A review of connectivity literature in South Asia

‘Connectivity conservation’ is increasingly being recognized as critical to species conservation and planning. A recent review analysed the trends in the literature, identified gaps, and highlighted future directions. The review was carried out by a team of scientists from the World Wide Fund for Nature- India (WWF- India), The Shola Trust, Network for Conserving Central India (NCCI), National Centre for Biological Sciences (NCBS) and Indian Institute of Science, Education and Research (IISER)- Tirupati. The Coalition for Wildlife Corridors helped in bringing together some of the scientists and coordinating the effort.

Some of the key findings of the review are:

  1. There is a species bias in connectivity literature towards ‘charismatic megafauna’.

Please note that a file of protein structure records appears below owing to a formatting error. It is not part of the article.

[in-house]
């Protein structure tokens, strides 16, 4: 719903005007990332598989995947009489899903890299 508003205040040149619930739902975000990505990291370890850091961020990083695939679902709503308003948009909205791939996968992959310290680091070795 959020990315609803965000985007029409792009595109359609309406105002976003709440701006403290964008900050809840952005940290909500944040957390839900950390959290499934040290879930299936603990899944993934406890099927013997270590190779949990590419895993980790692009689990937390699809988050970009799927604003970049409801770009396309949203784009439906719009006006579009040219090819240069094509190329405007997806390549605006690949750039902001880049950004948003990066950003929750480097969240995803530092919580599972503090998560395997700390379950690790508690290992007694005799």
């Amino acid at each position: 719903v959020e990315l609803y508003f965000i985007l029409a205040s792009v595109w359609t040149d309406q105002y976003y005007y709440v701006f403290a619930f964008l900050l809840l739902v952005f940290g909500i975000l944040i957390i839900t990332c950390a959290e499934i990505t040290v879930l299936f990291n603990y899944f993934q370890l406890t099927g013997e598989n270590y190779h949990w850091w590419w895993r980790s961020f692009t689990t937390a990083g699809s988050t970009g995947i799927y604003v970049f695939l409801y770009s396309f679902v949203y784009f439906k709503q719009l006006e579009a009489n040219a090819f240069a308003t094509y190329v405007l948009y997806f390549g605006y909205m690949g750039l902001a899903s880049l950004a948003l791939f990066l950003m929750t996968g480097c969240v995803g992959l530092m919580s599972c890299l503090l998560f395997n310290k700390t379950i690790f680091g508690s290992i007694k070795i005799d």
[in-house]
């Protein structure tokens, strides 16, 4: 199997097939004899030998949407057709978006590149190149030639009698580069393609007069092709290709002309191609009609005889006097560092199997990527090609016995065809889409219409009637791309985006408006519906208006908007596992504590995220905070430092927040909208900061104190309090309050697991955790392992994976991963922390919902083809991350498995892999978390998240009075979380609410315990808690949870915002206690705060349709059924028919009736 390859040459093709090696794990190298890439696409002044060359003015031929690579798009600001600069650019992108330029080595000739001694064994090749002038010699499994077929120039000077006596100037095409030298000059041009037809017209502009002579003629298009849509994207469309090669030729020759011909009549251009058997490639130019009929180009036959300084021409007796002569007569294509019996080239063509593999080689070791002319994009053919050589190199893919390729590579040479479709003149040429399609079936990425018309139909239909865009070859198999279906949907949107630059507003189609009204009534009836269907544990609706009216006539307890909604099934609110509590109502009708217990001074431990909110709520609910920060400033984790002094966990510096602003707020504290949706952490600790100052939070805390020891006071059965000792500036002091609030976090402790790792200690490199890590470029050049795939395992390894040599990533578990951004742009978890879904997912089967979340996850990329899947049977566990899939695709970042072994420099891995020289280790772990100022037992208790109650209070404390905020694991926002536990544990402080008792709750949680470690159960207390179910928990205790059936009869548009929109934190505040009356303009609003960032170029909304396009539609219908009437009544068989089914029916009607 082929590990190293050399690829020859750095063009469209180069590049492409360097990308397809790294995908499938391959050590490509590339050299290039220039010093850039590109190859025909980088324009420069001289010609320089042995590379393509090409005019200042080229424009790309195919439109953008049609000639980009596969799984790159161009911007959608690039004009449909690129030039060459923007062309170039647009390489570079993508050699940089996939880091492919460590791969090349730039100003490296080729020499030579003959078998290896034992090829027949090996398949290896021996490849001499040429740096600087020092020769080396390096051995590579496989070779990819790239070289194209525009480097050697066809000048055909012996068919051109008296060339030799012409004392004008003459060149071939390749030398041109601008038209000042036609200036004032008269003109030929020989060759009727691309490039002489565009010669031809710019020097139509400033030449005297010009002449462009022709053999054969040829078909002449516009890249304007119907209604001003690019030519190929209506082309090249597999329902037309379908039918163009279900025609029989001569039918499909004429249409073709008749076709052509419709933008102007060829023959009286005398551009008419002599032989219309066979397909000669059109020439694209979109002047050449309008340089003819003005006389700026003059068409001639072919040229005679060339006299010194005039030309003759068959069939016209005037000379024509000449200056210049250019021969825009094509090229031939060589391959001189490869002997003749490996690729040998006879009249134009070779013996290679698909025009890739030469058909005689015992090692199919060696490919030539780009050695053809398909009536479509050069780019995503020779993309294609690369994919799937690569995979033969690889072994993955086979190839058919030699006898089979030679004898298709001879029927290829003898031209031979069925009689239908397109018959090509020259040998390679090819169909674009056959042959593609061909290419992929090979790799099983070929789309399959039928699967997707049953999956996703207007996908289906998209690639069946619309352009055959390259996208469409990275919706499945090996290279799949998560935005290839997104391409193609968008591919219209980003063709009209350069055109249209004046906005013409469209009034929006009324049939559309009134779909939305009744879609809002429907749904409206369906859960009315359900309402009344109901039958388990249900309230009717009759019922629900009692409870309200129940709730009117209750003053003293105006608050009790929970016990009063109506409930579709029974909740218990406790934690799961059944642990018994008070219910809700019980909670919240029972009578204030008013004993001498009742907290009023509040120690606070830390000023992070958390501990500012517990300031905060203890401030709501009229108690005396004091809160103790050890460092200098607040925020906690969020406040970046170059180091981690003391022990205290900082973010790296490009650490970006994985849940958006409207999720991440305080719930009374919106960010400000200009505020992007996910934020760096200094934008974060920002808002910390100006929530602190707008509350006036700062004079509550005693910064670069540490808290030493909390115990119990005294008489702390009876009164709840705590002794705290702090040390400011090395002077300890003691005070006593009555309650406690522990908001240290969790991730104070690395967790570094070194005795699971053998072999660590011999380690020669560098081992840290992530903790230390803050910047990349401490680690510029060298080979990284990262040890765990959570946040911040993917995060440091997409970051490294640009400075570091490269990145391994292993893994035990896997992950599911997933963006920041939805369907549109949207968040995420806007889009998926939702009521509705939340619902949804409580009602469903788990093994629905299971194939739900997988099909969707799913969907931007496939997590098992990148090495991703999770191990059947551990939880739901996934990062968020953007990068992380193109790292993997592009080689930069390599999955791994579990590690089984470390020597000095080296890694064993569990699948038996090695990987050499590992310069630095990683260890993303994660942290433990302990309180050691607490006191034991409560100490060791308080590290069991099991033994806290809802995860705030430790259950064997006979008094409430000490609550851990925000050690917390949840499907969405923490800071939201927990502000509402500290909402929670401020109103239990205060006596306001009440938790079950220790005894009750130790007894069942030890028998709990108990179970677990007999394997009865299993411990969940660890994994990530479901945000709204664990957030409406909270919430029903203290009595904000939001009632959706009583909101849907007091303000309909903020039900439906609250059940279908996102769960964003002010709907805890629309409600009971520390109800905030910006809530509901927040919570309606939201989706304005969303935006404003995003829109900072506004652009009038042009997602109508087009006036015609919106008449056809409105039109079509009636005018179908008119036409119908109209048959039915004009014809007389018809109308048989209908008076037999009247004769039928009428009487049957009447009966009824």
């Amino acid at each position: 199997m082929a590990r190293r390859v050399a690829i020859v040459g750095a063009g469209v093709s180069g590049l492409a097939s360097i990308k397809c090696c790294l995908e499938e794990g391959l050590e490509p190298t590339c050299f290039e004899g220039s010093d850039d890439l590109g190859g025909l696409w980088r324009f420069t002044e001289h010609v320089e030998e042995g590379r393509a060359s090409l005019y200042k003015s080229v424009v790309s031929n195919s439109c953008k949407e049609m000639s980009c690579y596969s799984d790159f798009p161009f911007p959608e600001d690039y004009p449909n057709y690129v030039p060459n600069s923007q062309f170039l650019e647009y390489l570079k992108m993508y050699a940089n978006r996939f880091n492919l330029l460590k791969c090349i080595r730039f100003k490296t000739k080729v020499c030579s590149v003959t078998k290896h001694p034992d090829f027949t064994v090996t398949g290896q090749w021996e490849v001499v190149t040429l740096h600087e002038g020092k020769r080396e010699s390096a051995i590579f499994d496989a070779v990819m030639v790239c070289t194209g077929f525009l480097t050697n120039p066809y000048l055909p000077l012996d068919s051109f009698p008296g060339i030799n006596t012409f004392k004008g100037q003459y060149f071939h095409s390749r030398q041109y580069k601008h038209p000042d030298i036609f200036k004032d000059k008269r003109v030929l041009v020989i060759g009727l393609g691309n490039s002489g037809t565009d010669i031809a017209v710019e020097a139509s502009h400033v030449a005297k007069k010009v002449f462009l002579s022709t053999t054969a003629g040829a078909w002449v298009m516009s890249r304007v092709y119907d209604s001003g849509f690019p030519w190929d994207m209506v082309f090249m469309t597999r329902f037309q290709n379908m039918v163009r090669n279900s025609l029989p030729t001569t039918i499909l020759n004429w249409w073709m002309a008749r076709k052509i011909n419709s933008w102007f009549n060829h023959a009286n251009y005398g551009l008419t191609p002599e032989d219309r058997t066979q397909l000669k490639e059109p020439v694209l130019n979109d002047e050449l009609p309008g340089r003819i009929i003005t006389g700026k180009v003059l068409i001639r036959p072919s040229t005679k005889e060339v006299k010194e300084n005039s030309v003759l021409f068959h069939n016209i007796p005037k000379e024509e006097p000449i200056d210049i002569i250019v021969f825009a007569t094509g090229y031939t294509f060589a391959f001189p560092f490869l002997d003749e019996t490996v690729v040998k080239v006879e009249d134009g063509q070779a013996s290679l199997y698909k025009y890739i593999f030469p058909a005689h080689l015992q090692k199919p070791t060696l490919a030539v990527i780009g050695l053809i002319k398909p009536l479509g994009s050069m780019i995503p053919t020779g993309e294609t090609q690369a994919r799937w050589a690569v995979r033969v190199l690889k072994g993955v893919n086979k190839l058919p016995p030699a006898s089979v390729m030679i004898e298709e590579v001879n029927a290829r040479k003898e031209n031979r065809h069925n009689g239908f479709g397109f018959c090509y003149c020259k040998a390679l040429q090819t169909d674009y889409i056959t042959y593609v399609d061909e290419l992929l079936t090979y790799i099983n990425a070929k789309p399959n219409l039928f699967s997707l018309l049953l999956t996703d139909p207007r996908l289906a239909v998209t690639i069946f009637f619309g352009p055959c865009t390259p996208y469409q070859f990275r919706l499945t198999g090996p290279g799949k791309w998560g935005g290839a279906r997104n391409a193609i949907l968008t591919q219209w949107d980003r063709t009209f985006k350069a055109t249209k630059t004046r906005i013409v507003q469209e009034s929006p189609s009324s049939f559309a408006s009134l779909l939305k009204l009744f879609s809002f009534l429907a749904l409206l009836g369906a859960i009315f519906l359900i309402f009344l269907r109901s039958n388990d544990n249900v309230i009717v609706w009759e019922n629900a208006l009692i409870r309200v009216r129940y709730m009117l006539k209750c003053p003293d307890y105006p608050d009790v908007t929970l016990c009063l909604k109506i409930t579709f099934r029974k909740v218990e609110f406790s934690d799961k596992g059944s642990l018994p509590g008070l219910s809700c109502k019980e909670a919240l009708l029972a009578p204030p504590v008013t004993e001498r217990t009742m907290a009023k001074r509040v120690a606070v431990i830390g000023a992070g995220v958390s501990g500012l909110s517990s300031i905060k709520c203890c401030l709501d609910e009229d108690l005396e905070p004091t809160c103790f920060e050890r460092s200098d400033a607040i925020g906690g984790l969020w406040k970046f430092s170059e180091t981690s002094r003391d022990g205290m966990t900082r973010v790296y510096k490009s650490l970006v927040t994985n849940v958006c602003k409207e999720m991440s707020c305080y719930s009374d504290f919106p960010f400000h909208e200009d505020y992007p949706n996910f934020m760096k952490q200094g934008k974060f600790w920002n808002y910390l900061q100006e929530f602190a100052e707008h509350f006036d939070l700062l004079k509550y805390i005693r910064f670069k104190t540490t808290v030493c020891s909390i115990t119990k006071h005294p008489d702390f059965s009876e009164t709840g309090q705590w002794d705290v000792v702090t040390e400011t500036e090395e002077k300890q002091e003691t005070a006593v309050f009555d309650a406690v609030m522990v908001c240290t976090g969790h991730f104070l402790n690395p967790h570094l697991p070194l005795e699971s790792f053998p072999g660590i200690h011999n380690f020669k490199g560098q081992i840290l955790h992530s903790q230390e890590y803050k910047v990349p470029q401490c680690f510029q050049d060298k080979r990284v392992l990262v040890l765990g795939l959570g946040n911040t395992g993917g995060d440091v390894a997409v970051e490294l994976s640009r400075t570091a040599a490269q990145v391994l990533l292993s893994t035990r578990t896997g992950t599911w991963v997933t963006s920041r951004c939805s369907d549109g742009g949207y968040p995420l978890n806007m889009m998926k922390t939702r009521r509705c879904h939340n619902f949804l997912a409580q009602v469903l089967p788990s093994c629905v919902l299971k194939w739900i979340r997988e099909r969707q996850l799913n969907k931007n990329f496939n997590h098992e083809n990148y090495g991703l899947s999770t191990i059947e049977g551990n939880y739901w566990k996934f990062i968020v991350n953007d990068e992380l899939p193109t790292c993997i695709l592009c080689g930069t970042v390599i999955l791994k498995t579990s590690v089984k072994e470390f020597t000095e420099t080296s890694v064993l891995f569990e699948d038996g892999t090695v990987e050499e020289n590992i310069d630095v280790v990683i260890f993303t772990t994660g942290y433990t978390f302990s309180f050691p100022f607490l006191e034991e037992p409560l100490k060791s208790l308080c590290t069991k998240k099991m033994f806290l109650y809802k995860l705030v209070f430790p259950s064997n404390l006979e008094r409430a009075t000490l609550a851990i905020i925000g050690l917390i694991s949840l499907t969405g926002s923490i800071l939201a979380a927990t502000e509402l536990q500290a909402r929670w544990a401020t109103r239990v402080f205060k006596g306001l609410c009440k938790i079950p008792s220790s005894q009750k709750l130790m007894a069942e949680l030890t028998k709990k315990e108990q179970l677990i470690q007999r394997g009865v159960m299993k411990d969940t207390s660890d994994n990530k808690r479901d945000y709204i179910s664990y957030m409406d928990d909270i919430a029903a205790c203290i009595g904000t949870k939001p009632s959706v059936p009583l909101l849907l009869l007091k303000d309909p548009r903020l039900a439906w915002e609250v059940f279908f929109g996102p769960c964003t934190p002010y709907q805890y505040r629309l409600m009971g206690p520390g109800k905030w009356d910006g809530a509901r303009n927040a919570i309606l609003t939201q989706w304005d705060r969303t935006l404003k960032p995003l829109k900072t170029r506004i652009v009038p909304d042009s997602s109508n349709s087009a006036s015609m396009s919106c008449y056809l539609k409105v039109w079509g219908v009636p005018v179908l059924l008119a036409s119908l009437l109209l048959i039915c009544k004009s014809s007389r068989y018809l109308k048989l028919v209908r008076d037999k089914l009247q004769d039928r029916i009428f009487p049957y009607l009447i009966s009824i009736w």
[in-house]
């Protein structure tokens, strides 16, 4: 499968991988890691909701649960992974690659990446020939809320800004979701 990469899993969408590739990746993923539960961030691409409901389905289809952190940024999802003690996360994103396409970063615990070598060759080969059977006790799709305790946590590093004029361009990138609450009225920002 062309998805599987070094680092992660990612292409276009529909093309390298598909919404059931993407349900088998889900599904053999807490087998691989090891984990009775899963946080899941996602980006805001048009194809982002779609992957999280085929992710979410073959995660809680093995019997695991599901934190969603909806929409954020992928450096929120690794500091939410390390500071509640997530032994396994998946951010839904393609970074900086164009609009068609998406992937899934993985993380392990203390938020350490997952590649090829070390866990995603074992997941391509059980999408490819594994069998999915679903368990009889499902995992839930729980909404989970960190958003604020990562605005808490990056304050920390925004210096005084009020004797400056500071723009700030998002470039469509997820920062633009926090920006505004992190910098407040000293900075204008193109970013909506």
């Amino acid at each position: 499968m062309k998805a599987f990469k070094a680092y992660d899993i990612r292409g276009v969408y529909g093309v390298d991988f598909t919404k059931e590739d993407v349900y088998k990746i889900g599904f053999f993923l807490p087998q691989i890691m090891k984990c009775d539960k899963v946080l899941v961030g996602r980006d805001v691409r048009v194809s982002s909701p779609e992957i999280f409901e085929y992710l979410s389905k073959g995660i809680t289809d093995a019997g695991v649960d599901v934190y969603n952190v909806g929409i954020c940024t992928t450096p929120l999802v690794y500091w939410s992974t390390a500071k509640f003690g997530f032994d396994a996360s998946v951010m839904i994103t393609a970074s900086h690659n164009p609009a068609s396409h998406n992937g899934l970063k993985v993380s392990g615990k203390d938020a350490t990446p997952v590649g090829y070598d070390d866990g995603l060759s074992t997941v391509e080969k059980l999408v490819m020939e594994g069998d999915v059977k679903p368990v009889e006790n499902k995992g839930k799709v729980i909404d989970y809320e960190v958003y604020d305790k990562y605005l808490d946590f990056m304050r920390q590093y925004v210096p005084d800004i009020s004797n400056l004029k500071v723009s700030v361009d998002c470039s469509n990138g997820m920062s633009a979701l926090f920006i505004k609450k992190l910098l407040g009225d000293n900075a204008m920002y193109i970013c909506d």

2. A majority of studies do not use animal movement data and fall short of capturing functional connectivity.
  3. There is a research- implementation gap. This is critical because connectivity conservation requires managing regions outside of formal conservation zones and protected areas, and these regions are changing at a fast pace.
  4. Anthropogenic impacts on animal movement in terms of development trajectories as well as human culture and tolerance to wildlife have not received much attention.

Link to the paper: https://link.springer.com/article/10.1007%2Fs41745-021-00240-6